Tag Archives: Chris Willmore

Grenfell Tower – learning from air accident investigations

By Prof Chris Willmore, Professor of Sustainability and Law (University of Bristol Law School).

When accidents happen, supporting those affected should be everyone’s first step. But then, rapidly, we need to ask two further questions:

  • how can we prevent future accidents (causation)?
  • who is responsible (liability)?

This blog suggests we are not effectively distinguishing between these two questions, and this may undermine the effectiveness of the investigations now under way. Continue reading

Is the Treasury taking over land use planning?

By Prof Chris Willmore, Professor of Sustainability and Law (University of Bristol Law School).

site-meeting-july-2013-brimshamHousing supply was marked as one of the key issues by the incoming government in 2015. Treasury estimates put the need for additional housing in England at between 232,000 to 300,000 new units per year, a level not reached since the late 1970s and two to three times current supply.

Aiming to tackle this issue, Communities Secretary Sajid Javid took the opportunity at 2016 Autumn Conservative Party Conference to announce a package of measures to speed up house building. Successive Secretaries of State have made similar pronouncements, to be followed by rather quieter explanations of why the measures failed, with blame variously afforded to councils, developers, or ‘nimbyism’. This time the ‘nimby’s were at the front of the queue for blame. What is surprising is not the announcement, but what it tells us about the role of the town and country planning, a massive and complex regulatory system that aims to chart a path through the conflicting environment, economic and social pressures affecting decisions about the use of particular pieces of land. Continue reading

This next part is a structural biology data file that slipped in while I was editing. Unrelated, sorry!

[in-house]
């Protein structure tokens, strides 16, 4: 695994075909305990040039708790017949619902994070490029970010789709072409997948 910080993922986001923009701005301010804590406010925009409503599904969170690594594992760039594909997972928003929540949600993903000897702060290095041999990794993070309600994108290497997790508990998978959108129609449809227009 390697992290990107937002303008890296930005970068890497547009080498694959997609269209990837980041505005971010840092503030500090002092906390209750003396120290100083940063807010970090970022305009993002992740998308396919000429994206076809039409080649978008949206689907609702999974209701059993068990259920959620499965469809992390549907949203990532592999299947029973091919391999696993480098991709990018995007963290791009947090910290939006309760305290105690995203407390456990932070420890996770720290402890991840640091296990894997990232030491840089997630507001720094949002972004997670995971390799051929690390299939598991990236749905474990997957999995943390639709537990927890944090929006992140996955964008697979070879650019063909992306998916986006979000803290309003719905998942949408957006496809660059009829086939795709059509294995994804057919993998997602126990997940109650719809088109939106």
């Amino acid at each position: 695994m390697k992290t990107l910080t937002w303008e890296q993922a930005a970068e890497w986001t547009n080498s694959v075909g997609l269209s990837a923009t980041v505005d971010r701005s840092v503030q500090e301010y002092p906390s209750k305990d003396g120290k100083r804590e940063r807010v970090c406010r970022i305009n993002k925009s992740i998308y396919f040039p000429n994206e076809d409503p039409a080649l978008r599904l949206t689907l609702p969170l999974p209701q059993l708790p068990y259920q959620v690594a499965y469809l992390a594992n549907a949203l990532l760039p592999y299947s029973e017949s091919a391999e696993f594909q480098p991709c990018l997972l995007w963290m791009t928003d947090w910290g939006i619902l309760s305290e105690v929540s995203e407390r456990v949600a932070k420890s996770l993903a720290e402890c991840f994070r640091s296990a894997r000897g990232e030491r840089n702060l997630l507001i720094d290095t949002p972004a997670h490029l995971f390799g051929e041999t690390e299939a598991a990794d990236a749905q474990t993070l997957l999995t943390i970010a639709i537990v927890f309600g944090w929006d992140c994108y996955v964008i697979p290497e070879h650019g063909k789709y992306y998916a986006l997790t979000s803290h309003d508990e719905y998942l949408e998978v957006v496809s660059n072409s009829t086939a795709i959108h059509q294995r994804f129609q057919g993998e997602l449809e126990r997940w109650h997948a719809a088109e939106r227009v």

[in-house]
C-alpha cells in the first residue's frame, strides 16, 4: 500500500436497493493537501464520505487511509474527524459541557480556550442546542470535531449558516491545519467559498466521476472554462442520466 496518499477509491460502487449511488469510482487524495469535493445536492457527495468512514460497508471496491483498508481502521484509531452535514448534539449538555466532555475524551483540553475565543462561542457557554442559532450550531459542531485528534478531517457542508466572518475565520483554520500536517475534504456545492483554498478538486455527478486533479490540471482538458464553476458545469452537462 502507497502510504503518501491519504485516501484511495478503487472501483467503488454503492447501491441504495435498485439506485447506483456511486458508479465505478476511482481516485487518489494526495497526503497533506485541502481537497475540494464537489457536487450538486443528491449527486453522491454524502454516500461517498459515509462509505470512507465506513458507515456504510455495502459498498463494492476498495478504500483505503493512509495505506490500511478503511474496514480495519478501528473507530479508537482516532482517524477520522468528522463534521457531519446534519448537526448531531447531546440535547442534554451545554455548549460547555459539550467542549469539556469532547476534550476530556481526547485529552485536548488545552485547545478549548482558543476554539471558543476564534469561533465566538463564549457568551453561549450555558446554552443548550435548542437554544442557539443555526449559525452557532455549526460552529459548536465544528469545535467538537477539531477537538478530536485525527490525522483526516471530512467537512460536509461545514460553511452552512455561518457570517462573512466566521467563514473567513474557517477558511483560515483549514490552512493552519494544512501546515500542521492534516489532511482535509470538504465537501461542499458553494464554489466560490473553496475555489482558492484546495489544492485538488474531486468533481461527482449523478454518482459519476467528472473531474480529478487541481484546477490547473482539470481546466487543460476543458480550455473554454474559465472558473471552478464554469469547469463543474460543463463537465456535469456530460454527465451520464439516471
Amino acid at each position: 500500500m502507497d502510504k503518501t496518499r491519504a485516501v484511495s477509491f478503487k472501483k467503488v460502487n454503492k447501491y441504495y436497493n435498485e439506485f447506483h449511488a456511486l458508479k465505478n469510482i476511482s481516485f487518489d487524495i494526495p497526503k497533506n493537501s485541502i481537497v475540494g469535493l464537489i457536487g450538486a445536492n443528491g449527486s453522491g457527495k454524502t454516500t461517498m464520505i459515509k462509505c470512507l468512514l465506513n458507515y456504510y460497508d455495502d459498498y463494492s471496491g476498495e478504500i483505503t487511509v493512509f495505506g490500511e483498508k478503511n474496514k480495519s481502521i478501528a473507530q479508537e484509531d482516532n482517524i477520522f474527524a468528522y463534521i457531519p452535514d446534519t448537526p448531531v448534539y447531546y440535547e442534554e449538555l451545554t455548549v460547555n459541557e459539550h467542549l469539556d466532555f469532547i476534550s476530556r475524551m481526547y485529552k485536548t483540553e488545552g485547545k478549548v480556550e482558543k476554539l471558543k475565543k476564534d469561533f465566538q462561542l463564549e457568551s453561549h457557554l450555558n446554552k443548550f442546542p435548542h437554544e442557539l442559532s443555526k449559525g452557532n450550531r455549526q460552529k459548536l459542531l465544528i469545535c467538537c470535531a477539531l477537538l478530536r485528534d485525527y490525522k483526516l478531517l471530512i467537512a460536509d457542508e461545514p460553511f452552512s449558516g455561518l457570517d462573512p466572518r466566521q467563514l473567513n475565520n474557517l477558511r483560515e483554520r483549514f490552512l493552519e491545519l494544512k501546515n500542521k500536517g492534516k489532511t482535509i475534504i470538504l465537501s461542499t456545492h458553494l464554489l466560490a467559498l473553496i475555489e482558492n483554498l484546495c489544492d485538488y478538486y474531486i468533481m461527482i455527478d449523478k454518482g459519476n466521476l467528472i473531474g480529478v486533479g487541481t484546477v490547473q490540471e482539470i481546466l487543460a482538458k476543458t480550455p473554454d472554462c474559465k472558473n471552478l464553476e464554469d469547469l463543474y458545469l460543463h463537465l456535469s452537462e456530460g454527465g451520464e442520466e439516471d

Brexit: A climactic decision?

By Ms Chris Willmore, Reader in Sustainability and Law (University of Bristol Law School).*

Europaflagge

Europaflagge

With the Referendum being imminent, the Environment has singularly failed to make itself an issue in the BREXIT debate. Yet it is impossible to explore any aspect of environmental law in the UK without encountering European Law.  It is therefore no surprise that environmental lawyers and environmental groups have been queuing up to express concerns about the implications of BREXIT – Margherita Piericcini’s Cabot Institute blog on the impact on wildlife and habitats is an example.

So why has the environment not become a key issue?  I attended the All-Party Parliamentary Climate Change Group’s event ‘A Climactic Decision: Brexit’s impact on the UK’s climate and environment’ at the Houses of Parliament earlier this month in the hope of finding out why. Continue reading